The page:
- Associated Press - Saturday, January 14, 2017

JACKSON, Wyo. (AP) - Leonard Ross should have expected to live a long time.

His grandfather made it to 97. His father lived into his 90s. His brother, 101. His mother passed away at 104. He’s got longevity on both sides, he said.

Still, Ross said, “I never thought I’d reach this point.”

On Wednesday, Jan. 11, he turned 107 years old.

He still lives in his hand-built cabin off Pacific Creek Road, still cooks himself breakfast in the mornings, still does short laps around the house to stretch his tired legs. He still gets excited for a party - he got his hair cut Saturday (Jan. 7) in preparation for his birthday shindig Sunday - and he lights up every time a familiar face walks through the door.

“What amazes me about Leonard is he remembers all of us,” neighbor Diane Duffie said.

Decades-old friends and Ross‘ 70-year-old son, Jim, filled his cabin Sunday to celebrate the centenarian, piling in around Ross, who sat comfortably in his overstuffed chair. On the kitchen table sat a cake - chocolate with white icing - with candles in the shape of the numbers 1-0-7.

Dr. Roland Fleck is the keeper of the cake, having taken charge of this duty shortly after Ross turned 100. The retired physician has known him for decades, meeting him back when he came to town more often.

Fleck was never Ross‘ primary doctor. He thinks he saw him once or twice. But whenever Ross came into the practice, he made sure to do his own rounds, saying hello to the staff, shaking hands.

“He had a grip like a man who was 50 years younger,” Fleck said.

That was nearly 20 years ago, he said, when Ross was in his late 80s.

“The most wonderful thing is he’s not only physically very fit for his age, but mentally he’s very fit,” Fleck said. “His long-term memory is absolutely outstanding.”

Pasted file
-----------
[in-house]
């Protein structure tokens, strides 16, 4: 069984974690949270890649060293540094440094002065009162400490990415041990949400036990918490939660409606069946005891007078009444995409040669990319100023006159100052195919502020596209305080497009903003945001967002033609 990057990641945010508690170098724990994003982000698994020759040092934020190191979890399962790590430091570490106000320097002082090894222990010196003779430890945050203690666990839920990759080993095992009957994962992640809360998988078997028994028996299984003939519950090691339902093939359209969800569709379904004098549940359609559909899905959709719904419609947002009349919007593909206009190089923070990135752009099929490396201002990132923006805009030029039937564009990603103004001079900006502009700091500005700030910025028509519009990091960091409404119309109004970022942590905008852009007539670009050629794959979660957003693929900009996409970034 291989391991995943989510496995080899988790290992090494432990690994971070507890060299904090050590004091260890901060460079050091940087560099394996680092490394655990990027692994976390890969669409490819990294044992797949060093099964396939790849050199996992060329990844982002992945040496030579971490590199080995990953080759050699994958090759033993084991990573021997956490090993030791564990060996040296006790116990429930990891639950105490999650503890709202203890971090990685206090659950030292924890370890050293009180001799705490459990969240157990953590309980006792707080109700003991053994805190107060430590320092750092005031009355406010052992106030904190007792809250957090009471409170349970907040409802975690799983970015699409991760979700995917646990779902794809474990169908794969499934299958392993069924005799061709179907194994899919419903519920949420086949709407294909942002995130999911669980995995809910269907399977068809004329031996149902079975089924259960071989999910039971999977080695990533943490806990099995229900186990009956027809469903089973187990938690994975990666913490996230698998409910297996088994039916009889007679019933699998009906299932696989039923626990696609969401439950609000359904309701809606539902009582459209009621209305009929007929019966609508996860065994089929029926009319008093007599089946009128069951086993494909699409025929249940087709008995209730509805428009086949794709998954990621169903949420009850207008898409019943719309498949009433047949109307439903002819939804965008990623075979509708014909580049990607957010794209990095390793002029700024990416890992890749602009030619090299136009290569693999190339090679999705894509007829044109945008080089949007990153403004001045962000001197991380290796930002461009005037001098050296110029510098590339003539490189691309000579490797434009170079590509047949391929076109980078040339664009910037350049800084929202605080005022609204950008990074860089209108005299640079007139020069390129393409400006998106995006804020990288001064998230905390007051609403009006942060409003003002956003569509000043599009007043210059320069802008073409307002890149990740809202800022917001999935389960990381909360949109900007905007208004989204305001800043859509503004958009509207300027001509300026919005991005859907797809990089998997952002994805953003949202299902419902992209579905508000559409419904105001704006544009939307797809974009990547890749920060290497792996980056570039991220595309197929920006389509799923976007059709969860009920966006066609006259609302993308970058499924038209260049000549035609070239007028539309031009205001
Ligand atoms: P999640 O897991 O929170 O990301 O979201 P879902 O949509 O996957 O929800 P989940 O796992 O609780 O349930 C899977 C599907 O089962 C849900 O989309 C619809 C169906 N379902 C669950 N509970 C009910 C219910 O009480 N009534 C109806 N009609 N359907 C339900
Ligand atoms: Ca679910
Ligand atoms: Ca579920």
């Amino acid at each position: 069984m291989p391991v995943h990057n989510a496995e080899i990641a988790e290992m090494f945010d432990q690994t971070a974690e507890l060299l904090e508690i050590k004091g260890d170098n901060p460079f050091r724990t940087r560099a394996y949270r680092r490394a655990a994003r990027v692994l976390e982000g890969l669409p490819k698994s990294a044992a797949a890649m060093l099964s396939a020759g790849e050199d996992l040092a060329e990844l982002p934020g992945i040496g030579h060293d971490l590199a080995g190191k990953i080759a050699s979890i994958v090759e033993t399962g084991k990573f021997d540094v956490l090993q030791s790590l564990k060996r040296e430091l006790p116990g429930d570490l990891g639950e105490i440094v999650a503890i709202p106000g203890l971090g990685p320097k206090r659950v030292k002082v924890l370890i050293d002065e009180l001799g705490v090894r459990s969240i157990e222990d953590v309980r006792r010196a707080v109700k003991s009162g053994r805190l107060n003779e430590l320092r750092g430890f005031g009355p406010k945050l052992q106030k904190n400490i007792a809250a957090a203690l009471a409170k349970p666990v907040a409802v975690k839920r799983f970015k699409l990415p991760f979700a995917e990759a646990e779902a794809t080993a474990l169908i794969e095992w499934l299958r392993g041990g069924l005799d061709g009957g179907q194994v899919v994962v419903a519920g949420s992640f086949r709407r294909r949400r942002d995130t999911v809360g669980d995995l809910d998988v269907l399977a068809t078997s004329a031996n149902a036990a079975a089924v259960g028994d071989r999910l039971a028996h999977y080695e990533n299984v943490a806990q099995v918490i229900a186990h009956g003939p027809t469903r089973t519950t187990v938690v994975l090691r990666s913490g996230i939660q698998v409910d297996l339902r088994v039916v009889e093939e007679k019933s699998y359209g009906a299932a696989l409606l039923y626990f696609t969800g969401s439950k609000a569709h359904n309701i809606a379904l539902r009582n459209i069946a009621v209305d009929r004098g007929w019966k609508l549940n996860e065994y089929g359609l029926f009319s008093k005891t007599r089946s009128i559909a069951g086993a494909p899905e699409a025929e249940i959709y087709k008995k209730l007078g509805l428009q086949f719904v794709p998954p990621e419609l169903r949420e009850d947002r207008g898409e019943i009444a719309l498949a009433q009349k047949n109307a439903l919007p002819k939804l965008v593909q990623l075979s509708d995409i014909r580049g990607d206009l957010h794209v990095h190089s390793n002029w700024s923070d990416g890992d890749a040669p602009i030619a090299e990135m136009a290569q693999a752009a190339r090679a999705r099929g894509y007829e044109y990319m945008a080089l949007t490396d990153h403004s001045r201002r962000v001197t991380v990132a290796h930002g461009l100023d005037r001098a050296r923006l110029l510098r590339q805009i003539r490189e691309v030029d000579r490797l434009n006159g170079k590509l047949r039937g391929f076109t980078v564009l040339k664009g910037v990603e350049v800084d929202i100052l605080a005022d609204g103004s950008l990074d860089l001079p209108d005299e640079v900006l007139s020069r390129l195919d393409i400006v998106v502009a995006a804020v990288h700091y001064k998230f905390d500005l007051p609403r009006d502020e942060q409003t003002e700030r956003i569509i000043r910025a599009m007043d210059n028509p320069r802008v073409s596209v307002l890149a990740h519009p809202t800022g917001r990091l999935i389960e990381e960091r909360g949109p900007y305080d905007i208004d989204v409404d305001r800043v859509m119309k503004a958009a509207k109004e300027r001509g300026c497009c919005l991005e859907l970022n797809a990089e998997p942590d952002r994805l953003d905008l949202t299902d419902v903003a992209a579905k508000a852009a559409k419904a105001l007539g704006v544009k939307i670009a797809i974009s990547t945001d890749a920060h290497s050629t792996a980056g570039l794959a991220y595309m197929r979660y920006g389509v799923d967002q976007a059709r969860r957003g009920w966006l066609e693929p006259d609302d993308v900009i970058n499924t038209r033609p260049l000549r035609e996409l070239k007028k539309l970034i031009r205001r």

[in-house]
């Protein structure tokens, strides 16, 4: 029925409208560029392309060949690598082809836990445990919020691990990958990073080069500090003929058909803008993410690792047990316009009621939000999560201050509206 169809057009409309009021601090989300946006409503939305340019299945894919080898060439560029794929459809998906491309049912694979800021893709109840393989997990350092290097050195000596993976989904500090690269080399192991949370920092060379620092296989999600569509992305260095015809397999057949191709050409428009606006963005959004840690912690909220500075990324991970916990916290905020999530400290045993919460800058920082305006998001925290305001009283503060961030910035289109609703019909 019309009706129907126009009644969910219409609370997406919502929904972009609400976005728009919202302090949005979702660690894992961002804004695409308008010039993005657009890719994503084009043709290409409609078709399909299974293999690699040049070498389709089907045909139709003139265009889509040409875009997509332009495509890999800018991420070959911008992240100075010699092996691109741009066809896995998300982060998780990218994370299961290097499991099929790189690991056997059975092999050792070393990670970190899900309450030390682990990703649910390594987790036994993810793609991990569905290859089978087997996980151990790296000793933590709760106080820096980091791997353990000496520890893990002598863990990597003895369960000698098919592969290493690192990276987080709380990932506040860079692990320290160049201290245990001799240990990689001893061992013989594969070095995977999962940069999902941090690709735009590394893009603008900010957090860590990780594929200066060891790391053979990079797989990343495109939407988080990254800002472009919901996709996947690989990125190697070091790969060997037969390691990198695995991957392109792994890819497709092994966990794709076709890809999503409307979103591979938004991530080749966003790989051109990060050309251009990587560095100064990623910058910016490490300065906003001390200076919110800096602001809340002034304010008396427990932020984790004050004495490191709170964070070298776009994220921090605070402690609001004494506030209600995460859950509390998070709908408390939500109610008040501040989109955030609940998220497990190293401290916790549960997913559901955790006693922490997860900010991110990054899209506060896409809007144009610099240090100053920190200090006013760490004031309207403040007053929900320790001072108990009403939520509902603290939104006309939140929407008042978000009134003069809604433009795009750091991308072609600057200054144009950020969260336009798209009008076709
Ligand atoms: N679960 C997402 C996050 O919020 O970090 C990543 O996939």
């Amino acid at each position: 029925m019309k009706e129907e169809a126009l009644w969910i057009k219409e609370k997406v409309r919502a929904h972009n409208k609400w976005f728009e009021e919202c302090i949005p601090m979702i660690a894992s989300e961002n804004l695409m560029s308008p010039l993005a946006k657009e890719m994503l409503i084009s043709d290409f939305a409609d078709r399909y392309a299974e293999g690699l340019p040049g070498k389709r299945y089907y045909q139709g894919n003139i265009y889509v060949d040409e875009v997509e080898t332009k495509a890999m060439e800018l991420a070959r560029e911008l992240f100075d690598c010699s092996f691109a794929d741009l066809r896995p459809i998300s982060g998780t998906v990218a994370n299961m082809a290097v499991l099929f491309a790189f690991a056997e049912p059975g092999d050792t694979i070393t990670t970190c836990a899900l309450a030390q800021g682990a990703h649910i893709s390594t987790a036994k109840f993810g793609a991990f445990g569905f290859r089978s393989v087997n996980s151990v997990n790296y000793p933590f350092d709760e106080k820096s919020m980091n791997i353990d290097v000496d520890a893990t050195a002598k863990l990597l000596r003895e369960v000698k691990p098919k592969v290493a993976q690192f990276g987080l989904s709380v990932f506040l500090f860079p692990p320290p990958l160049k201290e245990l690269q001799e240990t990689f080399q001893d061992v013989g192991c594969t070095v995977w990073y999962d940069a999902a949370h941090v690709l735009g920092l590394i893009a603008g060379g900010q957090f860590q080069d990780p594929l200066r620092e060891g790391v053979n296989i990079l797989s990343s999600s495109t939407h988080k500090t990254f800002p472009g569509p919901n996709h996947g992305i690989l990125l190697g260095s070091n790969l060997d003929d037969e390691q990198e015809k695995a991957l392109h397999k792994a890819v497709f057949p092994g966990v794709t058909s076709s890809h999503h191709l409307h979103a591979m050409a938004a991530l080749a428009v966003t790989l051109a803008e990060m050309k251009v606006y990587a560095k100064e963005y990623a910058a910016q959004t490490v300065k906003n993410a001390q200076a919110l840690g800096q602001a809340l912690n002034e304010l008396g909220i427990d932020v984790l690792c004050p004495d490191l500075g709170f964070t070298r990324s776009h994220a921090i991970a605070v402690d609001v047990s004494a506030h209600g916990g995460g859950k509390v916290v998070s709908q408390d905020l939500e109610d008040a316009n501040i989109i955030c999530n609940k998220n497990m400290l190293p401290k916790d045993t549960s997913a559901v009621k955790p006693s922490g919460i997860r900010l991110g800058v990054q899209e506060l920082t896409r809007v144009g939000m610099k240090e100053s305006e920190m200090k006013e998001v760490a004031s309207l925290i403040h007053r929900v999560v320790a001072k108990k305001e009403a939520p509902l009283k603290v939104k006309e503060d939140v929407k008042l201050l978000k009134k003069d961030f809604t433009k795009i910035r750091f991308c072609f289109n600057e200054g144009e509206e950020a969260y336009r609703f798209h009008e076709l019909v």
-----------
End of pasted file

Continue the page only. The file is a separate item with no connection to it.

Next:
His guests laud Ross‘ ability to tell a good story - true-life tales that bring listeners decades back in time.

“What’s neat is to listen to him go back,” neighbor David Bishop said. “He’s 10 years older than my father, and he goes back another decade. I come over, and he starts telling me hunting stories.”

Ross spends most of his time sitting under a line of his trophies - deer, moose, bighorn sheep, antelope. He tells stories of when you could get a hunting license for $5, of shooting competitions that he won (and lost), of turning the other cheek when a big buck walked up just after he had filled his tag.

He talks about his children, grandchildren and great-grandchildren; the ornately detailed canvases he painted that line his walls; and what it was like growing up in the 1920s and ‘30s.

“There’s so many - he’s got a lot to choose from,” Duffie said. “I just learned last year he was a world-class sharp shooter. His life has been very full.”

Ross is not officially the oldest person in Teton County - the Wyoming Department of Health’s Aging Division knows it doesn’t have paperwork on every person in the state - but he’s the oldest in department records for Teton County and the second-oldest statewide, surpassed only by a 108-year-old Lander woman.

“He’s just amazing,” neighbor Beverly Babcock said. “He may live to be 110.”

He’s pretty satisfied with 107, he said. Most of his days are spent tucked inside his warm cabin, watching wildlife walk past or napping in his chair. Friends often stop by to check on him, bringing by plates of food. When he goes to town for a bite to eat the waitresses at Bubba’s always have a Pepsi ready for him - something he swears he never drinks otherwise.

“He is always in a good mood. He never complains,” Fleck said. “And he’s always been that way.”

When asked the best part about turning 107, Ross laughed and said, “Nothing!”

But after a short pause, he changed his answer.

“They haven’t charged me for haircuts since I was 100 years old,” he said with a smile.

___

Information from: Jackson Hole (Wyo.) News And Guide, http://www.jhnewsandguide.com

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